I cross.

Have you ever walked this side of 47th? Ever? Eight years. 100’s of cross-town walks. Zero recollection of ever walking on the other side.

I glance over. It’s now free of construction. The wind whistles. Come back. Now. Come Home to me.

I lean right but resist. No.  Not today. Live dangerously DK.  Go way out on a limb.

I walk.

The legs and feet are heavy. I trudge on alien ground. The Amygdala twitches.

I pass delivery upon delivery truck offloading the day’s supplies.

“Fiji Water. Fiji. Untouched by man. Every drop is green.”

I pass the jewelry district

“Time in Motion – Watch Repair”
[Read more…]

Nothing passed unnoticed or unhonored

mudraZuisei1

Most of us do not live a life of monastic rigor. Our days are full of jagged edges and jangling moments. But most of us do have quiet routines that inform our lives. We rise each morning and greet our day in the same fashion. A first cup of coffee, a glance at the paper, a certain way we bathe and prepare for our entry into the day — these do not change. They are the rituals by which we shape our days. But we do not value them as rituals. To us they are the ordinary — sometimes comforting, sometimes mind-deadening — activities that give a familiar sameness to our life. Far from honoring them, we pay them no heed. We see them as routines, not as paths to awareness. My time in the monastery taught me otherwise. To be sure, the monks lived a life of deep sacramentality and prayer, and that was the true source of their spiritual vision. But the mindful practice of their spiritual exercises spilled over into the way they carried on their daily affairs. They were present to nuance, aware of the space around events. A cup of tea, a meal partaken, a moment shared with another — all commanded their absolute focus. They had tuned their spirits to a fine and subtle sensitivity, and nothing passed unnoticed or unhonored.

~ Kent Nerburn, Of Coffee Mugs and Monks in Small Graces: The Quiet Gifts of Everyday Life (New World Library. 2010)


Notes:

Riding Metro-North. Off-Peak.

blur-portrait

My early morning routine, My zone, My sweet spot, is detonated.
I’m on the mid-afternoon train to Manhattan.
Everything is out of order. Way out of order.

It’s a sparsely occupied train.
A few Suits. Students. Tourists chattering. Children buzzing.
All rules of order violated. Quiet Car? What’s that?

The landscape is foreign as it flashes by the window.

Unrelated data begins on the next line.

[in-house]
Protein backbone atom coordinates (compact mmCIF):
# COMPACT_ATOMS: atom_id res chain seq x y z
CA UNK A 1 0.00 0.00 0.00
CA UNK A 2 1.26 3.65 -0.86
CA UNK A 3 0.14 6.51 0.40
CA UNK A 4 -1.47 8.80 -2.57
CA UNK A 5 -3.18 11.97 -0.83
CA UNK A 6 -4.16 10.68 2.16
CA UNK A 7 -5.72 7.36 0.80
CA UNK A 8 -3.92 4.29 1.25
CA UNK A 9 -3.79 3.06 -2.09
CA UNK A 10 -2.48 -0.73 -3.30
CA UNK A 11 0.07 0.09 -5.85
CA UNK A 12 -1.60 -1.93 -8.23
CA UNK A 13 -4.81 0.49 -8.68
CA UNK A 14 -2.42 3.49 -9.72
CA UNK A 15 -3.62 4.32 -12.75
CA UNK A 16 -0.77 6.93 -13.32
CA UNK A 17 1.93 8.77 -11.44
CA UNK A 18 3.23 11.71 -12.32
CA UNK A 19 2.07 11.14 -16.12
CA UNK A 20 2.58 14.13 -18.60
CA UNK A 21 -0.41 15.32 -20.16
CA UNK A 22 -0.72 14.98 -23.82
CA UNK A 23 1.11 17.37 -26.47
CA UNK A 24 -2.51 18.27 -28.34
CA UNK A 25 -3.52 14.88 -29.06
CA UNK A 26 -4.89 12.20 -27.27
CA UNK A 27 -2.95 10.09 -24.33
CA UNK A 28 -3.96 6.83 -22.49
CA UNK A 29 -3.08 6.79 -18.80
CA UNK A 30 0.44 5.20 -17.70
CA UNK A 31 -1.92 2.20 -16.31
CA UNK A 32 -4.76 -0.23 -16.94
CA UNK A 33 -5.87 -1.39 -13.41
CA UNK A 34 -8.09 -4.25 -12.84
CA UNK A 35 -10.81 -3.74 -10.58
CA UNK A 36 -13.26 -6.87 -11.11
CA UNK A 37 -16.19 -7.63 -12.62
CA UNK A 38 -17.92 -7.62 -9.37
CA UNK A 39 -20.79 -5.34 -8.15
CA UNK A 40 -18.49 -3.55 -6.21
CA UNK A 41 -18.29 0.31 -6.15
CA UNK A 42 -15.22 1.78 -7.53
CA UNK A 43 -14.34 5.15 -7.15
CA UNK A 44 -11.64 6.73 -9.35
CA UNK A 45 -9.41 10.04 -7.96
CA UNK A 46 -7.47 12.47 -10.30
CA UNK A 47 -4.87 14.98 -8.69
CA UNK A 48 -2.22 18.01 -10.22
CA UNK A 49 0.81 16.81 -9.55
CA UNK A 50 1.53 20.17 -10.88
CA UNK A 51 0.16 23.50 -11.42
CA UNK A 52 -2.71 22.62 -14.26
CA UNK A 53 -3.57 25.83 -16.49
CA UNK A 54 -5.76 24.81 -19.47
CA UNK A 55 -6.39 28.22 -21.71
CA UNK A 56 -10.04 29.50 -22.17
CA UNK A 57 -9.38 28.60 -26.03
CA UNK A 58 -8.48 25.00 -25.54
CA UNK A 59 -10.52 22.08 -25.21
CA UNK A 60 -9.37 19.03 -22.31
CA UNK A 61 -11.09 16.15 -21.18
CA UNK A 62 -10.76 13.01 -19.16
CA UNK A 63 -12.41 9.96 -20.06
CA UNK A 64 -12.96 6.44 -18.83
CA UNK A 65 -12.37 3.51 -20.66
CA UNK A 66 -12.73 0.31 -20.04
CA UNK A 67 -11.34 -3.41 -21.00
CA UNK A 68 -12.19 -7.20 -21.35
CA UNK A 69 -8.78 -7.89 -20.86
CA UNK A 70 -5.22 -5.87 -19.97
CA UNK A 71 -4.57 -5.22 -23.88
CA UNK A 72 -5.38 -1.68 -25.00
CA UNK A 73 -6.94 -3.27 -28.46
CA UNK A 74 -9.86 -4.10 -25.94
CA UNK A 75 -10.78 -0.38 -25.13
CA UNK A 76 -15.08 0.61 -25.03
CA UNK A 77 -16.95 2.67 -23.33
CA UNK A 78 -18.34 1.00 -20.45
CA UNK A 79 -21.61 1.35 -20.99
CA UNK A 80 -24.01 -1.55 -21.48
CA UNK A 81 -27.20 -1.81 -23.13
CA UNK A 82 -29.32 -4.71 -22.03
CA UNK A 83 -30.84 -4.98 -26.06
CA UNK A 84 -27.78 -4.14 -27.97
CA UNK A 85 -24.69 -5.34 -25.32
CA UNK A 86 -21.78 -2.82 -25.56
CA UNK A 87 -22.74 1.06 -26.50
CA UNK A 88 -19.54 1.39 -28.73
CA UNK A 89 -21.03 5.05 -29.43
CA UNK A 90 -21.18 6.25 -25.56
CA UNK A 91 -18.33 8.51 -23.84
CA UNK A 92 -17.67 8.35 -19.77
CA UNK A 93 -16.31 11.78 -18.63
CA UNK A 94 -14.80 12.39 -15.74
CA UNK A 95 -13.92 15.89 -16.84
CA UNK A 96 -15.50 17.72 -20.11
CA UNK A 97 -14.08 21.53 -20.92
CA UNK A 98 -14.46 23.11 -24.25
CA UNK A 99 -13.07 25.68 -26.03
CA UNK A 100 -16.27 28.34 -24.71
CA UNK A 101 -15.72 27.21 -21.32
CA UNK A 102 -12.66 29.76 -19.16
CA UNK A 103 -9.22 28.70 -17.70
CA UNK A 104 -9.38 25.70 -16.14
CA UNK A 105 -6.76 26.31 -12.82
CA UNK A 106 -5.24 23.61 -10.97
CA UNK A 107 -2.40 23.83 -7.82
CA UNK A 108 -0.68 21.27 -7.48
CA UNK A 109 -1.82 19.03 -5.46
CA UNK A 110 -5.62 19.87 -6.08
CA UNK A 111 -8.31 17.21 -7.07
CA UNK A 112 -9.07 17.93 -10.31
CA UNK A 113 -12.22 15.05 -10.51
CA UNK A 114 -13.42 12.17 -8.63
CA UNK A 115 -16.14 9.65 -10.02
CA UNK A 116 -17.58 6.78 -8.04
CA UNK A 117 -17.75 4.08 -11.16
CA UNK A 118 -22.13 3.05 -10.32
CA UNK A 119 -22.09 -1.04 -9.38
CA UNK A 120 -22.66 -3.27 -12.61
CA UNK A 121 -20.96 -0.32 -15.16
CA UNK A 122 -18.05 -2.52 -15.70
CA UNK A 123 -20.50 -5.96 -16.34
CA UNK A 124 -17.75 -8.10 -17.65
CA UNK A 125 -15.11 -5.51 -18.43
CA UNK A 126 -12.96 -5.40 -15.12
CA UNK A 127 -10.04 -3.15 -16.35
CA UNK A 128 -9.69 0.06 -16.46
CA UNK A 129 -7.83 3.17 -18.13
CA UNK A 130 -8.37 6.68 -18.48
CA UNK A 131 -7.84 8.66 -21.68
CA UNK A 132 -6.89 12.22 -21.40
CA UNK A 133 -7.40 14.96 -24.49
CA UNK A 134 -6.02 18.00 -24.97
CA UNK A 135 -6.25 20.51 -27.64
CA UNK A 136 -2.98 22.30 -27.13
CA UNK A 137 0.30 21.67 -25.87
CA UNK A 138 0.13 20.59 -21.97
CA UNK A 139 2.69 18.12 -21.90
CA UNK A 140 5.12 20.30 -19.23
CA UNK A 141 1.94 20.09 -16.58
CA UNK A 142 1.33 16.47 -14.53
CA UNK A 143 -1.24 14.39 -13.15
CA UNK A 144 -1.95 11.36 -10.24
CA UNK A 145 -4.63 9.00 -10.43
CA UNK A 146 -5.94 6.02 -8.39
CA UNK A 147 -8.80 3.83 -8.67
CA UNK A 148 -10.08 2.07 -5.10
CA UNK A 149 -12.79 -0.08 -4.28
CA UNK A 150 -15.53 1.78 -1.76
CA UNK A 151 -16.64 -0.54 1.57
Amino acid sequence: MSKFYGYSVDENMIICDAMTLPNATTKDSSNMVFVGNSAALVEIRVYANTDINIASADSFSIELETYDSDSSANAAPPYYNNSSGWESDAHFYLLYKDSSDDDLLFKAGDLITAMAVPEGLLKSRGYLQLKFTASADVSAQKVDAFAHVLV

The whites of winter turn to the darks of buildings, and back. Strobe lights. Disco. Discombobulating.
Pulse quickens. Wrong train? No. Daylight. Mr. Hyde makes his appearance in Light, flings his robe back, and works to shake off his lethargy.

Eyes are heavy from scanning emails. Words are merging together.  Regurgitation, without nourishment. Chewing, remembering nothing, looping back to re-read. Sigh.

I give up. [Read more…]

It’s moving day

diet,exercise,walk,run,walking,running,weight loss,inspiration,steps

This is what the Jawbone’s surveys show are the average steps per day for users of fitness step counters. (Saturday biggest day. Sunday, day of rest, apparently.)

Now here is my reality for the week of 9/8/14 based on steps counted by my Vivofit Fitness tracker:

[Read more…]

Summer. Stretch it.

beach, summer,boardwalk,ocean, clouds, photography


“…if you’ve experienced enough summers, you know how quickly the season can come and go: Just blink and it will be autumn. Is there some way to prolong the lazy days, to stretch summer out? Perhaps—in the mind at least…We all know the dark side of time passing slowly. A terrified person in a life-or-death situation commonly reports that the whole experience felt as if it took place in slow motion. Time also creeps along…if you are made to believe that a whole room full of strangers don’t like you. A 20-minute wait on a windy railway platform seems endless, but the same 20 minutes spent grabbing a sandwich for lunch with a friend feels gone in an instant.  Fortunately, psychological research also points to techniques that allow us to extend happier feelings, including our enjoyment of the blossoms, sunshine and long evenings of summer.”  Here’s excerpts on 3 mind tricks on how to accomplish this: [Read more…]

Same

footprints-monk-prayer

Same.
Same. Time up each day.
Same. I-95 route to work.
Same. Desk. Chair. Computer.
Same. Head down. Back to back. 12 hours.
Same. 1-95 Route home.
Same. Time to bed.
Same.

Tomorrow:
Try. Take a different route to work.
Try. Take a walk. Leave phone behind.
Try. Call a friend. Catch up.
Try. Find a space. A moment. A breath.
Try.


Image Credit: Telegraph.co.uk – Photo of Footprints are carved into the floorboards by monk who has prayed at the same spot for 20 years

Related Posts: Driving Series